Software Piracy

Thanks to the advent of Gnutella, Napster, and all kinds of other related technology, one computing trend is steadily rising to the top of the batch of ever-growing computer trends, and that trend is software piracy. Companies (i.e. Microsoft) have enacted many different very ineffective and rather inconveniencing ways of software protection to stop software piracy. These many things are including, but of course not limiting to XP’s Activation Codes, and all kinds of Network Scanning, and ways of limiting software to being installed on only one machine, or only by one user. Of course, thanks to serial and activation code crackers, and LimeWire’s amazing piracy ability, these things have been very ineffective at stopping their target, software piracy. However, they seem to never be able to target the what’s really causing their incomparable amounts of piracy and other related software stealing: High Prices.

I don’t think any form of Microsoft Budget Forecast would ever be able to justify the need to charge over four hundred dollars for their premier software suite! If most people can get a nicely equipped used iMac or other used Macintosh for $350US on E-Bay, which usually includes at least some licensed software for free, why pay so damn much just to have an application that does a lot of stuff you’ll never really need?

So, once faced with this problem, many users attempt to get around it most any way they can. At first all righteous people who will never pay up to five hundred bucks just for some program to type a few notes to an ex-girlfriend attempt to avoid the program altogether. Of, course, at first this seems like a very easy and practical application for anyone to avoid. I mean, all iMacs and most of the G3’s and g4’s not to mention all iBooks, etc include at least some version of the very popular AppleWorks suite, right? And that has all of the features of Office, and then some of course because Apple makes it, right?

Well, this seems like a good answer in the long term, but after a while of everyday use, especially while being forced to use PC’s that are almost always bundled with some version of Office or other on them at work in school, it seems like it is almost impossible to avoid the demon of high priced software!

So now, the end user is faced with a problem. Since they are having Office and the other bevy of over-400 dollar software just jammed in their faces every chance they get, they are forced to become part of the “Productivity Collective” or become some type of computer loner because there’s not really too many PC Users out there that have even heard of AppleWorks, let alone a computer that will natively open a document from AppleWorks without even the slightest fuss.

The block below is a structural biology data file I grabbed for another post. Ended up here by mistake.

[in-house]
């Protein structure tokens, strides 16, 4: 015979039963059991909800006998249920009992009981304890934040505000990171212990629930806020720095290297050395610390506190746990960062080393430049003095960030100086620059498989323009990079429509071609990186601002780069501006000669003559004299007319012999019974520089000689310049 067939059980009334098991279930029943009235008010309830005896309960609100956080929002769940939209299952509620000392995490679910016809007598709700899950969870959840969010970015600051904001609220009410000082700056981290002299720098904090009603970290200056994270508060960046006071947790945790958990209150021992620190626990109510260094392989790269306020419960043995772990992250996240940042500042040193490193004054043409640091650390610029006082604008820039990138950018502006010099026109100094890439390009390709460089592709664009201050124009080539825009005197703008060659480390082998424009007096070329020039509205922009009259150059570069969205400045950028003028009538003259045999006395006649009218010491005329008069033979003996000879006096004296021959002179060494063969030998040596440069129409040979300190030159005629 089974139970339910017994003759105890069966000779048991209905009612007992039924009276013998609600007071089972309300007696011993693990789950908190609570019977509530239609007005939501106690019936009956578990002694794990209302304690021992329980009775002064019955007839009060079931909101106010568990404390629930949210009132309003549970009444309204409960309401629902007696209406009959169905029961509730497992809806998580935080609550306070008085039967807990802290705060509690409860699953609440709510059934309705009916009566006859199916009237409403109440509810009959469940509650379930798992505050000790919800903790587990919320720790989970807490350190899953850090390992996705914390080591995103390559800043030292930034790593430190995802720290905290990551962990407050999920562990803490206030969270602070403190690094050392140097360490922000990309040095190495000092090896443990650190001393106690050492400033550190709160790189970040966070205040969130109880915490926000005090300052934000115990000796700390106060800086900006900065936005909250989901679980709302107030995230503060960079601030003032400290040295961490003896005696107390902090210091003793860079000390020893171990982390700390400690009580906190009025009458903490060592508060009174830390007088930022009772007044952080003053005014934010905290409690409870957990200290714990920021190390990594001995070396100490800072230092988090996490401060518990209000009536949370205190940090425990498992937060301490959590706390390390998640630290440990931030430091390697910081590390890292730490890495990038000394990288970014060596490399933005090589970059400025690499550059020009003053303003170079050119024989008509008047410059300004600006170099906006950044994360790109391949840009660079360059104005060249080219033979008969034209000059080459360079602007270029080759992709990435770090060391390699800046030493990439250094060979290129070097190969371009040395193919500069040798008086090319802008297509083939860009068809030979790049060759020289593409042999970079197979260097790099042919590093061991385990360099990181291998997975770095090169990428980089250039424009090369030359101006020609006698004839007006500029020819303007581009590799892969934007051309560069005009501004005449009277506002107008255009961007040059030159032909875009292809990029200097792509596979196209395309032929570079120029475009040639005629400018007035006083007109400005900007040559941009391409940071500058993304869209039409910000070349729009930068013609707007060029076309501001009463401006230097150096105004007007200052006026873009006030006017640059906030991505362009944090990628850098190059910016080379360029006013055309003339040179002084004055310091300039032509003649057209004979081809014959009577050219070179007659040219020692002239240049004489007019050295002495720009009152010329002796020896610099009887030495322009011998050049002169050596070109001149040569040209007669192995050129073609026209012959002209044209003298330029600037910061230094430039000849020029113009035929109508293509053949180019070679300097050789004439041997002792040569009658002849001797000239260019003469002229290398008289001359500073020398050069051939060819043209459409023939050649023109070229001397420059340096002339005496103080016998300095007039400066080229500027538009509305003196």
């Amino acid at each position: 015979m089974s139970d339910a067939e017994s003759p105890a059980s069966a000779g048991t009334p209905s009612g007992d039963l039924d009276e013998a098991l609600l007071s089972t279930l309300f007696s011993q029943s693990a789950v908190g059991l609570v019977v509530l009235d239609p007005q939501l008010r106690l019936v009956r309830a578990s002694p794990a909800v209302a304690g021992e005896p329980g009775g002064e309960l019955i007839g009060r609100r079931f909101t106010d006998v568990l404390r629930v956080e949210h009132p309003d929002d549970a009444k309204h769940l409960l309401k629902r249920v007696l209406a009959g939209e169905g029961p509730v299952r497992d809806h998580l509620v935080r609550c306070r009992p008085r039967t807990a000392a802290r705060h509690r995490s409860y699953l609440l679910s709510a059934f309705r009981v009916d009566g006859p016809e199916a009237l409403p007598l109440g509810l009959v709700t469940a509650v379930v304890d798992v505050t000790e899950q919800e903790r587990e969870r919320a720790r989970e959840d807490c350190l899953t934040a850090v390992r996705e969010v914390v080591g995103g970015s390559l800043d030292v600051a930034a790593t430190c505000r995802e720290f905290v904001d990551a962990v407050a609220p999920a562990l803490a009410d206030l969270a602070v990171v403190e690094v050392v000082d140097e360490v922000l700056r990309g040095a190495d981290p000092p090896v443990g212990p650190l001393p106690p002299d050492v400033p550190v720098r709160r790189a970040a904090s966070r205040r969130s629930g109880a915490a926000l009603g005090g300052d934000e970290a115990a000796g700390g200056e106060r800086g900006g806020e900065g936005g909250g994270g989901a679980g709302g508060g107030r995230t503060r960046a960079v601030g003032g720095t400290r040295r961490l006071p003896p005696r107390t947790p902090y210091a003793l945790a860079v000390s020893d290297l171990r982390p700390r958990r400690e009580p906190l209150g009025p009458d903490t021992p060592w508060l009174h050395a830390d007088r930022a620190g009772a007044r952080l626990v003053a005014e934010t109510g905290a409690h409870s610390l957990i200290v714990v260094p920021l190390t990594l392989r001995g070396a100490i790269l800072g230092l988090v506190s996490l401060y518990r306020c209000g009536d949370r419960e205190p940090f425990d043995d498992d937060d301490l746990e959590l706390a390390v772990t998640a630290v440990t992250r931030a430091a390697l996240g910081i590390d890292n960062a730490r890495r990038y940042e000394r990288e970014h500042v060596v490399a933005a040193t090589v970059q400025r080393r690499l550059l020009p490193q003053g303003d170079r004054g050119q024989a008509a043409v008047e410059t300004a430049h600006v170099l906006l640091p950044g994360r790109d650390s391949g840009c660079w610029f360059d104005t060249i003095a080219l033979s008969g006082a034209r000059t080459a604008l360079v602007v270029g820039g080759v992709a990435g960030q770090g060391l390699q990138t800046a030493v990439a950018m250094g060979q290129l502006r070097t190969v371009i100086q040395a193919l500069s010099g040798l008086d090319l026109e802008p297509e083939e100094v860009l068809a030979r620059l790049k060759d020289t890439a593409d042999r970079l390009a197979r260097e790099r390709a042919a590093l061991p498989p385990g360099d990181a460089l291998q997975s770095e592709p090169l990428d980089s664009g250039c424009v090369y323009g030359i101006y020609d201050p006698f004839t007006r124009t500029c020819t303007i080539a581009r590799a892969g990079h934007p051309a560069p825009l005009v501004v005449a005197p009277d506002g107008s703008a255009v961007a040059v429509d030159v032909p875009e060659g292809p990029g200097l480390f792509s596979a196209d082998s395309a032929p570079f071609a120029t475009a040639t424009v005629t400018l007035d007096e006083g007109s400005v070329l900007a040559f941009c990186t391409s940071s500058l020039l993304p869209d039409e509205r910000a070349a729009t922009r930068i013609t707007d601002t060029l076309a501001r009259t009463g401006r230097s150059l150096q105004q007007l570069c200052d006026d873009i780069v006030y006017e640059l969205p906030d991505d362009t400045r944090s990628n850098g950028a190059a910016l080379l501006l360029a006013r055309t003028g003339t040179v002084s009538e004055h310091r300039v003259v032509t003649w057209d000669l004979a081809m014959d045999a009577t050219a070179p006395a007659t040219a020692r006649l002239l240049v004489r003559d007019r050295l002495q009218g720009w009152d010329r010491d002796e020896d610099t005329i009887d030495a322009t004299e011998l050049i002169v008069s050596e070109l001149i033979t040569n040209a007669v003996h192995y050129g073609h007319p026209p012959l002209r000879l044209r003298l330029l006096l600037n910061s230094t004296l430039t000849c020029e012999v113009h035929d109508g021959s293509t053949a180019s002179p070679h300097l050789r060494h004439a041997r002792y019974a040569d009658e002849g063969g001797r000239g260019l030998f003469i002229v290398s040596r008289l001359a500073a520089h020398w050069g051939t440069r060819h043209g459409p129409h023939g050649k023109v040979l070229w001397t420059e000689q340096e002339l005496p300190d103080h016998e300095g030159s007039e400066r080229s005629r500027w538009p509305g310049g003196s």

Still, this isn’t enough to make the average internet-savvy user go and shell out five nice George Washington’s just to get a nice little program because everyone else is using it. But of course, they still are going to need this program in the end run, so they think and think and figure out there must be a way to get it a lot cheaper, free even, and this way is called Software Piracy.

Some people will just go out to their next-door neighbor and borrow a few programs or so and just install them. Geniuses such as IBM and Microsoft have tried to combat this with “Activation Codes”, as I believe Windows95 was the first to utilize this feature, however, thanks to search engines such as Yahoo!, anyone with the ability to spell “Microsoft Windows 95 CD Keys” can get a key code that will work with pretty much any old Win95 CD they have laying around.

In fact, for some of the websites, you don’t even need to click on a link to get to the key code! Imagine that!

But, then of course, there’s the even more web-savvy computer user that will just go on LimeWire or something of the like and just download whatever 400 dollars worth of programming they’d like, usually with the software key included.

Proof of this lies in the search. When one does a search for “Adobe Photoshop 6.0” they see millions upon millions of results for “free”, usually virus-free, “downloadable”, and pirated software. Yet, it’s $40 alternative, Color IT! 4.0, my personal favorite has no pirated copies? Coincidence? I think not.

So, what does this all mean? And, why do people do it? Maybe it’s because they refuse to pay six hundred dollars for a program by some company called Adobe that basically just lets you draw stuff? Or maybe they just like stealing things? Personally, I choose the first, and maybe you do too.

Evan Kleiman

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